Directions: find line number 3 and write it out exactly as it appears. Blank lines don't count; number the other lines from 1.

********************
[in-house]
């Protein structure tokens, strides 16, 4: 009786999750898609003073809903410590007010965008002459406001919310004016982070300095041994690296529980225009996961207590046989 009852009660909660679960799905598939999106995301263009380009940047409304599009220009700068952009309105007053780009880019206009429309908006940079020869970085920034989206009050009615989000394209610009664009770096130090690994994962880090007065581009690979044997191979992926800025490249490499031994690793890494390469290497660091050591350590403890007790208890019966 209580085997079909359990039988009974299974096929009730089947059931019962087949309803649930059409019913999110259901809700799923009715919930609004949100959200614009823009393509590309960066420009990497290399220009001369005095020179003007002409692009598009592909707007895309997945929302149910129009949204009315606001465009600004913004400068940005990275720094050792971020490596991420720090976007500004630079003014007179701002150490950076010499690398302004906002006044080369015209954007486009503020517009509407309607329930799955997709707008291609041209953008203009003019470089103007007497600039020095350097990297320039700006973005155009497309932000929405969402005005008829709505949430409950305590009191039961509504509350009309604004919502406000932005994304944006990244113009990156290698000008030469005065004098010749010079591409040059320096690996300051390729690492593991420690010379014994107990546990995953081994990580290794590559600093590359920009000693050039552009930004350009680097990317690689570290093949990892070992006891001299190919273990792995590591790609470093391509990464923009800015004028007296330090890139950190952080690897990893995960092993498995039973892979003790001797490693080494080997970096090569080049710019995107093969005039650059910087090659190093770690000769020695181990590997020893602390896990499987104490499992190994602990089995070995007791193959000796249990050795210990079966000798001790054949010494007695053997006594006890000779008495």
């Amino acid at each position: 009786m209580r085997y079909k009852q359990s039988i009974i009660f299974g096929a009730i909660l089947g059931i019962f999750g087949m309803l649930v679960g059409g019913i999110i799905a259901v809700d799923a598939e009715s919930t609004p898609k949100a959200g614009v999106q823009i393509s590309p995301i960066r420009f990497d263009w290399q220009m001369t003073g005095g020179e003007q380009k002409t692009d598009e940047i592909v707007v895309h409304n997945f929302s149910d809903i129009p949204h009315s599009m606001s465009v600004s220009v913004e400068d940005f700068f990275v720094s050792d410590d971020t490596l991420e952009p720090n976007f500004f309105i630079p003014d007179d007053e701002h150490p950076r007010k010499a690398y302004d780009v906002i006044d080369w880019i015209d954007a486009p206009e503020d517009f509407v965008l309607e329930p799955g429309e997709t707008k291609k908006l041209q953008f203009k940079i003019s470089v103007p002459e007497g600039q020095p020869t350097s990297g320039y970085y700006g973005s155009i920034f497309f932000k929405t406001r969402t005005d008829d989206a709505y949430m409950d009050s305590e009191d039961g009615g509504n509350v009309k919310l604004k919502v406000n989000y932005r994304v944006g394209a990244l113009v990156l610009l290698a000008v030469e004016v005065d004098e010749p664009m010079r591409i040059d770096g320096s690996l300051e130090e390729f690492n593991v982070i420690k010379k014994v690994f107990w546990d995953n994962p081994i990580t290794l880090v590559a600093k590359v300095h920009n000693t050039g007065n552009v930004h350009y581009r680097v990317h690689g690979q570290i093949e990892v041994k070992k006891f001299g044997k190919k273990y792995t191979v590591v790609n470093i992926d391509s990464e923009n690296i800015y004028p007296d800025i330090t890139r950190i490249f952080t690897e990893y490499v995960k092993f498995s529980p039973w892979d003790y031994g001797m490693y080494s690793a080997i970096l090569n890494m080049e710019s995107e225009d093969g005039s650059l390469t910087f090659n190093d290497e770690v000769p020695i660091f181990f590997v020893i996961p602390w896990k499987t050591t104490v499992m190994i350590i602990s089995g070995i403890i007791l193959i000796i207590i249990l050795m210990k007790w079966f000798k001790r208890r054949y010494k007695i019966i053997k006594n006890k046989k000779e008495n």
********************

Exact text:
């Amino acid at each position: 009786m209580r085997y079909k009852q359990s039988i009974i009660f299974g096929a009730i909660l089947g059931i019962f999750g087949m309803l649930v679960g059409g019913i999110i799905a259901v809700d799923a598939e009715s919930t609004p898609k949100a959200g614009v999106q823009i393509s590309p995301i960066r420009f990497d263009w290399q220009m001369t003073g005095g020179e003007q380009k002409t692009d598009e940047i592909v707007v895309h409304n997945f929302s149910d809903i129009p949204h009315s599009m606001s465009v600004s220009v913004e400068d940005f700068f990275v720094s050792d410590d971020t490596l991420e952009p720090n976007f500004f309105i630079p003014d007179d007053e701002h150490p950076r007010k010499a690398y302004d780009v906002i006044d080369w880019i015209d954007a486009p206009e503020d517009f509407v965008l309607e329930p799955g429309e997709t707008k291609k908006l041209q953008f203009k940079i003019s470089v103007p002459e007497g600039q020095p020869t350097s990297g320039y970085y700006g973005s155009i920034f497309f932000k929405t406001r969402t005005d008829d989206a709505y949430m409950d009050s305590e009191d039961g009615g509504n509350v009309k919310l604004k919502v406000n989000y932005r994304v944006g394209a990244l113009v990156l610009l290698a000008v030469e004016v005065d004098e010749p664009m010079r591409i040059d770096g320096s690996l300051e130090e390729f690492n593991v982070i420690k010379k014994v690994f107990w546990d995953n994962p081994i990580t290794l880090v590559a600093k590359v300095h920009n000693t050039g007065n552009v930004h350009y581009r680097v990317h690689g690979q570290i093949e990892v041994k070992k006891f001299g044997k190919k273990y792995t191979v590591v790609n470093i992926d391509s990464e923009n690296i800015y004028p007296d800025i330090t890139r950190i490249f952080t690897e990893y490499v995960k092993f498995s529980p039973w892979d003790y031994g001797m490693y080494s690793a080997i970096l090569n890494m080049e710019s995107e225009d093969g005039s650059l390469t910087f090659n190093d290497e770690v000769p020695i660091f181990f590997v020893i996961p602390w896990k499987t050591t104490v499992m190994i350590i602990s089995g070995i403890i007791l193959i000796i207590i249990l050795m210990k007790w079966f000798k001790r208890r054949y010494k007695i019966i053997k006594n006890k046989k000779e008495n």